Public interest in bees is intense. There’s rarely a week that goes by without a story in the press about populations plummeting. Although most of these stories focus on chemical pesticides, other factors may also be affecting bee survival. At Kew, we’ve been studying bees for years, and investigating how the plants they visit for nectar and pollen may play a part in their survival. Nectar and pollen are the main sources of protein, sugars and fats for bees, but these rewards that plants offer in return for the bee’s pollination service may contain other plant chemicals, some of which may be bioactive or toxic. We are particularly interested in these substances because while some may harm bees, others may be beneficial.
For example, the nectar of monkshood (Aconitum) contains toxic alkaloids. We’ve shown that these toxins deter the buff-tailed bumblebee from robbing nectar from the flowers without pollinating, but the garden bumblebee, a legitimate pollinator, can tolerate higher concentrations of these substances and continues to visit and pollinate. Similarly, toxins in the nectar of Rhododendron species can deter or even kill honeybees, while bumblebees, who may be the preferred pollinators of rhododendrons, are not affected.
Toxins in nectar can therefore help plants to filter out bees and other pollinators that don’t do a good job in pollinating their flowers, and restrict visits to genuine pollinators. But there is one story about bee poisonings that we’ve known for years but it’s still not easy to explain…
Every year, we’re contacted by concerned people who have seen dead or dying bees under some of our flowering lime (linden) trees, particularly under Tilia tomentosa (silver lime). This mysterious sight has been reported for many years, across many countries, and regularly makes the news. Understandably, we wanted to find out more.
The earliest proposed explanations pointed the finger of blame at nectar toxins. However, more recent research suggests there is nothing in the nectar that is poisoning the bees, so something else must be going on.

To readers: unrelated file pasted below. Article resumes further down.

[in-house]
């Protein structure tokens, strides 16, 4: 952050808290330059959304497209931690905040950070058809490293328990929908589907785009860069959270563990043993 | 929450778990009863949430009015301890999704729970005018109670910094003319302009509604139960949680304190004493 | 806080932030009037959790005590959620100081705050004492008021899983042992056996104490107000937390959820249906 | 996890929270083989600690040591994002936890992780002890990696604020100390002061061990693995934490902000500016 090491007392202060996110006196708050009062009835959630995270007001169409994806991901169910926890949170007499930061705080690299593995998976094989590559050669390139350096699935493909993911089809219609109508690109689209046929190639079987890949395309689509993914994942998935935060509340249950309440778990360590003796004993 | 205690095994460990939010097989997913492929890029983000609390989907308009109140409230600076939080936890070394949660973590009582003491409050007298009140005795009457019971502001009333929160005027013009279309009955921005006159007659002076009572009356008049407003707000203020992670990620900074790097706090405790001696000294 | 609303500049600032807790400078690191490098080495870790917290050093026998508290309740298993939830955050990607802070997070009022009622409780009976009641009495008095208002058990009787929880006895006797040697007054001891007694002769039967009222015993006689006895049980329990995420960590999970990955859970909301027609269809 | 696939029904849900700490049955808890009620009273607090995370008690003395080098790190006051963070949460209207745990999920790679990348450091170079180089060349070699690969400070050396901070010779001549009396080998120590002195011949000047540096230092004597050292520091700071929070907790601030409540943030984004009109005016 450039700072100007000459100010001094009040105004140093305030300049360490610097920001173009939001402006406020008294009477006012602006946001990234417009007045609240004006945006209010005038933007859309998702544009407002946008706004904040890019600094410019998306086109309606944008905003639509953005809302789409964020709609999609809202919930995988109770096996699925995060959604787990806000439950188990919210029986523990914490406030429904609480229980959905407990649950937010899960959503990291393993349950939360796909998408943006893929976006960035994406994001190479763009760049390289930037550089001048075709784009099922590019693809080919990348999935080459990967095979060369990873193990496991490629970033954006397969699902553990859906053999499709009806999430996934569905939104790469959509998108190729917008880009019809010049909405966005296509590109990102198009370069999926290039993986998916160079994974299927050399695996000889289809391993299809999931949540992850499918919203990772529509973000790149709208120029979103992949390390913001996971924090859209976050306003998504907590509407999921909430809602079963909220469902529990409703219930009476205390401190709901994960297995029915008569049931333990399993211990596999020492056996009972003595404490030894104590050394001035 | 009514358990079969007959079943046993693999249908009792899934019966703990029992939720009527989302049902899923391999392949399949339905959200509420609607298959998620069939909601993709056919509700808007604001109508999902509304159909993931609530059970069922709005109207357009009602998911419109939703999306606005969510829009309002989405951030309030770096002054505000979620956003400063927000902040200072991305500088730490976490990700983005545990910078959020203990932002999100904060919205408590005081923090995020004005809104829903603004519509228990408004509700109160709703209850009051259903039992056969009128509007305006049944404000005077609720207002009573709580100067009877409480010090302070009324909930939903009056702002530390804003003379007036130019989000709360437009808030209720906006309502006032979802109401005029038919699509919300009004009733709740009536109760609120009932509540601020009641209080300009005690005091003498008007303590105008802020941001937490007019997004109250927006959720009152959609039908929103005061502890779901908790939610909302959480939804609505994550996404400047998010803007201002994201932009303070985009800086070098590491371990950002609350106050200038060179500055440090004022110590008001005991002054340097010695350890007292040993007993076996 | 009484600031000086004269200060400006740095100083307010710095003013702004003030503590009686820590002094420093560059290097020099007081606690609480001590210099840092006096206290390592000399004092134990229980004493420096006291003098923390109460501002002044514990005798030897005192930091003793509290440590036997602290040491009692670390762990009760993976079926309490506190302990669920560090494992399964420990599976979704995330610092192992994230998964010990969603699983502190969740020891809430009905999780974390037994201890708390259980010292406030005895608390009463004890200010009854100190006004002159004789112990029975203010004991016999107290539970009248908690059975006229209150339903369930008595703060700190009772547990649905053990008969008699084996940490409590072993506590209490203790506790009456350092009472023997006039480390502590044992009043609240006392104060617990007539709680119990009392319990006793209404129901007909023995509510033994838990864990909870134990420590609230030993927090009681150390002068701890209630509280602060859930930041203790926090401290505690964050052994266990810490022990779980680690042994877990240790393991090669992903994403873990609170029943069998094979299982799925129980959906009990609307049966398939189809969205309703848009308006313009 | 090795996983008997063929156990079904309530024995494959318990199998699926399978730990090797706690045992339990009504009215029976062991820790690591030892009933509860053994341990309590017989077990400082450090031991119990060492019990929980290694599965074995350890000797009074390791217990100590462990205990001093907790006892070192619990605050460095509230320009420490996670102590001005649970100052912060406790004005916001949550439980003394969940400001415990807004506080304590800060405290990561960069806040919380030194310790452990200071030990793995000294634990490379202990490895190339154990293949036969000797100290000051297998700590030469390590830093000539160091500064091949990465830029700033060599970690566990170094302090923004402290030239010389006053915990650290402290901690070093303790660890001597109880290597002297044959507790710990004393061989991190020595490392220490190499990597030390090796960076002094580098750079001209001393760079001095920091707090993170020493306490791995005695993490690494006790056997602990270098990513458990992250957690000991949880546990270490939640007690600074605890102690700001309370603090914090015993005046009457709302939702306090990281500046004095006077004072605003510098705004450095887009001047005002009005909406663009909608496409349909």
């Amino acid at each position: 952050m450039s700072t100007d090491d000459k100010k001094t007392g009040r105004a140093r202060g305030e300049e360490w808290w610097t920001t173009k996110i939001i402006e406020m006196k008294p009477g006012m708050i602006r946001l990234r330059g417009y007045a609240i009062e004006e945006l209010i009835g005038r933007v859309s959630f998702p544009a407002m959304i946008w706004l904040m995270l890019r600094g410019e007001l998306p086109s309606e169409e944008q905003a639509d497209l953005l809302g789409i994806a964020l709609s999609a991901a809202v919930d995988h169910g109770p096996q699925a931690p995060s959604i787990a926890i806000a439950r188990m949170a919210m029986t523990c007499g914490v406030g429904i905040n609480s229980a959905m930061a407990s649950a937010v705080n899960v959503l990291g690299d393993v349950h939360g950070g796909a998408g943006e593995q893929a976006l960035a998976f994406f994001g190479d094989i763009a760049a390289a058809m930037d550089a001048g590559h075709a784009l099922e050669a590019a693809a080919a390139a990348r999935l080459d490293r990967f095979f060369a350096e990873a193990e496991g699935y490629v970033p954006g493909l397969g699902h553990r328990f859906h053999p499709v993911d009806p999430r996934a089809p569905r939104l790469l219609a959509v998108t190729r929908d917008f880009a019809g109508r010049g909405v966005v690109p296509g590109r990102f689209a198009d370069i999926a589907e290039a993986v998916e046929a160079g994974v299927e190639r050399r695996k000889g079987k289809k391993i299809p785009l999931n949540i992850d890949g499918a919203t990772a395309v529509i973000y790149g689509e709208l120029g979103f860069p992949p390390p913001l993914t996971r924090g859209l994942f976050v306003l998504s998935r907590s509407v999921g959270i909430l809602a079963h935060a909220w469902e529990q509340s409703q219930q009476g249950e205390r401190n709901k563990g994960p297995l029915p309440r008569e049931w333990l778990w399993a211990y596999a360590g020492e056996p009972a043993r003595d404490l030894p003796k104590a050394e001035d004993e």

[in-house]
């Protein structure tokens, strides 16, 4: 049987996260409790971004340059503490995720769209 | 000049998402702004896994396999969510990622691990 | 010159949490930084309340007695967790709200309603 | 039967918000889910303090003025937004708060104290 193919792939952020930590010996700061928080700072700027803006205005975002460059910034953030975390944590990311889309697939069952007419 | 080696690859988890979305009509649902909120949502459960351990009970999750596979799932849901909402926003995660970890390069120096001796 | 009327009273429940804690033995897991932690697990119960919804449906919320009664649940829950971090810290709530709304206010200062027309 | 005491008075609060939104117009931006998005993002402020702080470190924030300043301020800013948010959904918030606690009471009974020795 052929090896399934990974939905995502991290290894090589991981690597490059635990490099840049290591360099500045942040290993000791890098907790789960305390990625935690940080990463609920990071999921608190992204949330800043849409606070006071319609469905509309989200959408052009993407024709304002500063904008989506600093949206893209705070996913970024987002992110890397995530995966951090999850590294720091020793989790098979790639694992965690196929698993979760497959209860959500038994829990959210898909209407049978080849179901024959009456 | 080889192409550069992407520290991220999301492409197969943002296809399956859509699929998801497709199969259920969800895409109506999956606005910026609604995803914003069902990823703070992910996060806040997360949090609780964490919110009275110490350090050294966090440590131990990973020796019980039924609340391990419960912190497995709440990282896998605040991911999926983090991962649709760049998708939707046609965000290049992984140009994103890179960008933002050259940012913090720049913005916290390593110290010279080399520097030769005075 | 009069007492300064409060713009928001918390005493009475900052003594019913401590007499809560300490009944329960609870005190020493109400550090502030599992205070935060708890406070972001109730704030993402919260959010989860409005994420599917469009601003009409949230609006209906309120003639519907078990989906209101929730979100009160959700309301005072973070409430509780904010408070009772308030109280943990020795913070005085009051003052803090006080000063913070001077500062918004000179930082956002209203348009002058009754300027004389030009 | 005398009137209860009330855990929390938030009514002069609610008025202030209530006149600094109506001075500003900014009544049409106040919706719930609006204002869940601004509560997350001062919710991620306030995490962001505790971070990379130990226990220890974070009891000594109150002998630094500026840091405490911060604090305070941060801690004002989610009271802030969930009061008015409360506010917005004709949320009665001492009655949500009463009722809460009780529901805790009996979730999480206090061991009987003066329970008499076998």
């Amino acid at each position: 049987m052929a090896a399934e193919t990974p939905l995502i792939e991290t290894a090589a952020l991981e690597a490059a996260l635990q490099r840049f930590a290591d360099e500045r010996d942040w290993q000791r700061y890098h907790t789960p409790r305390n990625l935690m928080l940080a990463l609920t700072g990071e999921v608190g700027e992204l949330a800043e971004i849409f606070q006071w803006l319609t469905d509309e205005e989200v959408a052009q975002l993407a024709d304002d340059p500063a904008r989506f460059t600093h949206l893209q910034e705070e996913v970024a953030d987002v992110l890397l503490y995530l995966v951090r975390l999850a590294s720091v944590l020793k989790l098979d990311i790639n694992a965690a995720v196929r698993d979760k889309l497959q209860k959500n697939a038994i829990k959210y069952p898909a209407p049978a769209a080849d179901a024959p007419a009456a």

Some studies have shown caffeine to be present in nectar, and while in itself it may not be poisoning the bees, we think it may be affecting their judgement. Two earlier studies have shown that caffeine can enhance the memory of bees for floral traits such as odours that are associated with food. Bees may be tricked into overvaluing a caffeinated food source, and will keep returning to it even if it is inferior to other food sources, or completely depleted. Lime trees are noted for their far reaching, sweet scent. Maybe this odour together with caffeine in the flowers could result in a fatal attraction of the bees to the point where they run out of energy and starve?
Even though dying bees under lime trees have been observed for over a hundred years, we still don’t fully understand this phenomenon. More work needs to be done to better understand the chemistry of nectar, pollen and odour, and its effects on bees. At Kew, we are working to address these questions. City trees provide us with important health benefits, such as filtering polluted air with their leaves. Some city trees are also abundant nectar and pollen sources for pollinators, a role that is often overlooked. To help maintain abundant and healthy pollinators, we need to better understand the positive and negative effects of the different, often non-native, trees we are planting in our cities.
- Hauke & Phil -
This study was published recently in Biology Letters:
This work has been supported by a grant from the Peter Sowerby Foundation.
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Philip Stevenson (Plant Chemist) and Alison Scott-Brown (Plant/Insect Ecologist) from Kew’s Natural Capital and Plant Health department report on the toxicity of natural chemicals in the nectar and leaves of Rhododendron.
Sarah Barlow (Plant Ecologist) and Phil Stevenson (Natural Products Chemist), from Kew’s Jodrell Laboratory, report recent research on the role of floral alkaloids in the pollination of monkshood (Aconitum spp.)
Plant nectar and pollen contain a range of chemicals, some of which have antimicrobial properties. Can diseased bees take advantage of these antimicrobial chemicals and self-medicate?